“PACE is very active campus-wide,” said Lisa-Marie Napoli, Ph.D., PACE’s director. “We work on academic and co-curricular programming that can help students gain skills and knowledge that help them be effective citizens.”
Any IU Bloomington undergraduate, whatever their major, can participate in PACE, which offers a 22 credit hour undergraduate certificate program along with real-world projects and hands-on learning, from nonpartisan voter registration, to encouraging civil dialogue on campus and beyond, to learning facilitation and advocacy skills.
"When I talk with students interested in PACE, I like to mention the wide range of super interesting elective courses that will fulfill PACE requirements,” said Ana Almanza (’24), a junior double majoring in Political Science and Spanish with a PACE Certificate. “This gives students the opportunity to study what they're interested in, while easily adding on an academic certificate.”
“Our work intersects with many different departments across the College and at IU,” said Dr. Napoli, “And in addition to the PACE Certificate, we also offer a College minor in leadership, which not only provides students with history and theories of effective leadership, but also experiential opportunities to learn leadership styles and processes in practice.”
Undergraduates can also benefit from two scholarships available for PACE internships—the Steven R. and Lisa A. Block Internship Award and the Hutton PACE Internship Scholarship. Internships range from organizations such as Braver Angels to Common Cause Indiana and across a spectrum of sectors such as law offices, non-profit organizations, city and county governments, and state and federal legislative offices.
One important, high-profile PACE project is the Big Ten Voting Challenge, “A friendly competition among IU’s peer institutions in the Big 10, with the goal of increasing student voter registration and turnout and nonpartisan education, while helping students find and use their voices as active, engaged citizens,” explained Napoli.
The Challenge was founded in 2016, and “We’ve seen significant student voter increases in the last presidential election as well as the last midterm election,” said Napoli. In fact, IU Bloomington student voter registration increased 22 percent from 2016-2020.
“The Challenge’s work is, of course, competitive with the other Big 10 schools, but it's also highly collaborative in that it serves to creatively break down silos between IU departments to pull them together on a project that collectively advances effective student citizenship,” noted Napoli.
PACE also hosts a project, Voices for Democracy and Civility, that trains students in facilitation skills so they are able to lead respectful and civil conversations with their classmates, including those that involve contentious topics. “These are skills our students crave and with which they thrive, and many of them participate in these PACE-sponsored conversations and curricular experiences several times so they can learn and practice them as often as possible.”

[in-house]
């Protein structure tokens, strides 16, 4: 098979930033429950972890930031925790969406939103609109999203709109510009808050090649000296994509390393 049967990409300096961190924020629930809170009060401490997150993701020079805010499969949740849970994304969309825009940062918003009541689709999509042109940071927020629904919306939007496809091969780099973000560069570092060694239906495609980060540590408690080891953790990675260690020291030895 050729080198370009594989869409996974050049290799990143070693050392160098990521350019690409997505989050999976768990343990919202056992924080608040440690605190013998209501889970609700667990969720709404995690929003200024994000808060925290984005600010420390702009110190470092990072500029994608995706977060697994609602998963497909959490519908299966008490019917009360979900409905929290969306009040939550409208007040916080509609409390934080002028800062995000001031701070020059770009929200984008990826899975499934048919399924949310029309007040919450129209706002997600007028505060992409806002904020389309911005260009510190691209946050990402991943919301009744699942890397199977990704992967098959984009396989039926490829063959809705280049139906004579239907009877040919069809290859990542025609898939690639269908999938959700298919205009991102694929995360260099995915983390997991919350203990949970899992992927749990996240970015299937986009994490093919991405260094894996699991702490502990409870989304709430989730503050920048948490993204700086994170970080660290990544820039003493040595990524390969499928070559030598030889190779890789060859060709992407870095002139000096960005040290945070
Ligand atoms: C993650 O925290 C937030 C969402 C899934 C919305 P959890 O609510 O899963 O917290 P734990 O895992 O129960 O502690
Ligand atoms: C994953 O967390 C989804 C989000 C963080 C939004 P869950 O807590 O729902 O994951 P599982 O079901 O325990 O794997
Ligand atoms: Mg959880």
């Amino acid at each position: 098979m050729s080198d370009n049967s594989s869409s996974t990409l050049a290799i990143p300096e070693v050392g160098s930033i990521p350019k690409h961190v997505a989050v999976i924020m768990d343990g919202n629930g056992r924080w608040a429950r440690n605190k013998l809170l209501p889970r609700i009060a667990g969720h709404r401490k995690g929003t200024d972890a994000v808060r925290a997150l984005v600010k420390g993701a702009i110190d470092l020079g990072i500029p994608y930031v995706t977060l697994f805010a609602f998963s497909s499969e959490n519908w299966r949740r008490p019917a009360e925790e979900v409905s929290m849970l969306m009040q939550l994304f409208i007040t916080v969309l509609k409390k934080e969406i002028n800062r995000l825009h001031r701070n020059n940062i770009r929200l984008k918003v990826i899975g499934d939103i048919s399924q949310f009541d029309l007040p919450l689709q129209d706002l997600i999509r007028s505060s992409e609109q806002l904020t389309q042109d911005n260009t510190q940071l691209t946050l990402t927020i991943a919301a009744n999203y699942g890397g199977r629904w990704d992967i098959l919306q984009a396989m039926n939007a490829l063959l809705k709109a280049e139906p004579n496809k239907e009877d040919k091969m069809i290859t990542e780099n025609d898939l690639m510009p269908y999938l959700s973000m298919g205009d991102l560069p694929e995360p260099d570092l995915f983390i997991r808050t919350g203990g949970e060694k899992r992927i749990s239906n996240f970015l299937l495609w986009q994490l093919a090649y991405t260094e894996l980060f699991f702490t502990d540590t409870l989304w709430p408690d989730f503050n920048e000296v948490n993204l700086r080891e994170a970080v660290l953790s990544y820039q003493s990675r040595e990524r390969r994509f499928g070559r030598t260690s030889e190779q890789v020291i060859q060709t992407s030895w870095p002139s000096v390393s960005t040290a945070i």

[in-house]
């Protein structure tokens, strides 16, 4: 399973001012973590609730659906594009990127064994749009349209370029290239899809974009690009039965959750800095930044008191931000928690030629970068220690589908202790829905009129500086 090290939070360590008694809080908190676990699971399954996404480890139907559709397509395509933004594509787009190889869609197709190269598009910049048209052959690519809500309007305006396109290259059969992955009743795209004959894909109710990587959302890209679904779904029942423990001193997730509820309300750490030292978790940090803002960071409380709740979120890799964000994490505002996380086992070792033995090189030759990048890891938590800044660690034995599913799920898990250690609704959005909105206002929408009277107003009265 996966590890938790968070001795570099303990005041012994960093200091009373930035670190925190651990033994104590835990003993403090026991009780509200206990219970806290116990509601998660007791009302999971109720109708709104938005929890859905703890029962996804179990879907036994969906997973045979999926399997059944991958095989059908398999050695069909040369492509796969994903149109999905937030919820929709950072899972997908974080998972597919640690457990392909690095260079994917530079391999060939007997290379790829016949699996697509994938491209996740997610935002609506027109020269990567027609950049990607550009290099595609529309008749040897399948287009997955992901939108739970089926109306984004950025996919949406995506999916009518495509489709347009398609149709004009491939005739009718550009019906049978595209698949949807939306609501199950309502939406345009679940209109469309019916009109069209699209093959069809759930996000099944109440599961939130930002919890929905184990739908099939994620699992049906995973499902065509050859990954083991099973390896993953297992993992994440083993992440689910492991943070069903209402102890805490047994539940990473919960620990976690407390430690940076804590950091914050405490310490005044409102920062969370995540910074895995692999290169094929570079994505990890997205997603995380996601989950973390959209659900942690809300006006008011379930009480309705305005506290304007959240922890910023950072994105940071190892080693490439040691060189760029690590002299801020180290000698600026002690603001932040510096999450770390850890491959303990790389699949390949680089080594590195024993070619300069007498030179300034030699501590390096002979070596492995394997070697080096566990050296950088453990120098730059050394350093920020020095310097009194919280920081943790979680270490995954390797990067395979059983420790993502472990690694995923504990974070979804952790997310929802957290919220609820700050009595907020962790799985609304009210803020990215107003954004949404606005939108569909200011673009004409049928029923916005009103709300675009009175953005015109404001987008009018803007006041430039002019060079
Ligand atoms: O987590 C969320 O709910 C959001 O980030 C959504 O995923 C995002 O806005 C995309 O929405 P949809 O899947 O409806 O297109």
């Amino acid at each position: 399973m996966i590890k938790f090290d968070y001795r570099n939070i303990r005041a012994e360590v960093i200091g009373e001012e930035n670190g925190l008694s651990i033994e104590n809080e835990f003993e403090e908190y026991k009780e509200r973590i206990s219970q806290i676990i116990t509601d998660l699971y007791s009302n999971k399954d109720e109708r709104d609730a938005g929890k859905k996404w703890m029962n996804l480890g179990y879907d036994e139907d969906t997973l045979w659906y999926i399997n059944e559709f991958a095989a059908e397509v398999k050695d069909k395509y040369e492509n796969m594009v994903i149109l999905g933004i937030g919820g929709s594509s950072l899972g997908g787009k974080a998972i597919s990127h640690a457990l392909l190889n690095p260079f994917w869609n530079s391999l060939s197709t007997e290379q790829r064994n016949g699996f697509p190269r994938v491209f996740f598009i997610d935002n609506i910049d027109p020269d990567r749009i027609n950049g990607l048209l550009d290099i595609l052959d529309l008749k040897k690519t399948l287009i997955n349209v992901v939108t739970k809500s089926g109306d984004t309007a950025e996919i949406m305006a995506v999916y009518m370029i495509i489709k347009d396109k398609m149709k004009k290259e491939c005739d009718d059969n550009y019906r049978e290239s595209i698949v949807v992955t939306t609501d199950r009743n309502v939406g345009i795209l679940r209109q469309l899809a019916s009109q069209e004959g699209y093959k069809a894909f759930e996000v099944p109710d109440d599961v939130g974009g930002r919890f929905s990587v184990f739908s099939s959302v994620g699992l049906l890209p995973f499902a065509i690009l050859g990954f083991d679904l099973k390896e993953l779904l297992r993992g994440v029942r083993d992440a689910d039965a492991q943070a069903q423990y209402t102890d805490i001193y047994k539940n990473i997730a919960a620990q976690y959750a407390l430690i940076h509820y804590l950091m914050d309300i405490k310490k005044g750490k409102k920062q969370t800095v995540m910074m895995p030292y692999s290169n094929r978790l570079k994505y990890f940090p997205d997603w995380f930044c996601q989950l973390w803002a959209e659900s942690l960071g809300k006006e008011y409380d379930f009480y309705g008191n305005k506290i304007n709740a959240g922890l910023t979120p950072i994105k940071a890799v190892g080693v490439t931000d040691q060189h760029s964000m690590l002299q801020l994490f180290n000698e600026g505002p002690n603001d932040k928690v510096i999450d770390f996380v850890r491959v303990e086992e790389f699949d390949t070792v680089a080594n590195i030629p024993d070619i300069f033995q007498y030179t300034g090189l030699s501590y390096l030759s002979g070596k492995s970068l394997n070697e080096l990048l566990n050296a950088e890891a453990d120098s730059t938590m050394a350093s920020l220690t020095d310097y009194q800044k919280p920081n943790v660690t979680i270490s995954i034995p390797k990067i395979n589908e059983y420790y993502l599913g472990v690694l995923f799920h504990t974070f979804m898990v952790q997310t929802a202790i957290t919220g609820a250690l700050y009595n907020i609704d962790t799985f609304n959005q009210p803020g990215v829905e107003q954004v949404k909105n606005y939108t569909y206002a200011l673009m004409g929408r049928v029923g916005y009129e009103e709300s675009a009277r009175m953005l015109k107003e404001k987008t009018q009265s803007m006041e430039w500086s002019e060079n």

Napoli added: “Many of our students take these skills and practices and go into the community and help community members, even some policy decision makers, as they grapple with hard issues,” from voter access to health issues.
PACE also arranges for students to speak with state and federal legislators and their staff in Indianapolis and Washington, D.C. from both sides of the aisle, and bring in representatives from advocacy organizations such as the American Civil Liberties Union and others to talk about how they engage at the State House and in the nation’s capitol. But, noted Napoli, “We are very careful about anything we do that has any associations with politics, because we are very intentional about remaining nonpartisan, and we rigorously practice that.”
“In a country where less than half of Americans can name all three branches of government, the work of PACE is more important than ever," said Valerie Pena, Executive Director of the Center on Representative Government at IU. "Their dedication in creating curriculum and programming that nurtures students’ interest in civic and government engagement is critical to building the federal, state, and community leaders of tomorrow. We applaud their work and consider them to be important partners to the initiatives being done at the Center on Representative Government."
While college and university campuses may be one of the last bastions in the U.S. for respectful and civil political dialogue, how does PACE avoid these conversations going off the rails?
Undergirding PACE’s approach, “We rely on group agreements, which most people know, of course, but our group agreements are unique in a way, because we teach students to listen first to understand, and be respectful—we encourage curiosity, instead of hostility,” said Napoli. “We are diligent about maintaining a space for people to feel safe, and open to full expression, without harm.
“We want people to be challenged and stretched, because it’s about getting to the tensions that we really need to be talking about and exploring. This is not about getting one-up on someone or putting them down, but about learning and curiosity.”
PACE’s motto “Is to bring theory to practice,” said Napoli. “We are teaching and service oriented, and we build on the research of academia and use those ideas to bring them into the world for the benefit of students who seek to successfully and meaningfully engage in political and civic issues to become more effective in public life for a healthy democracy.”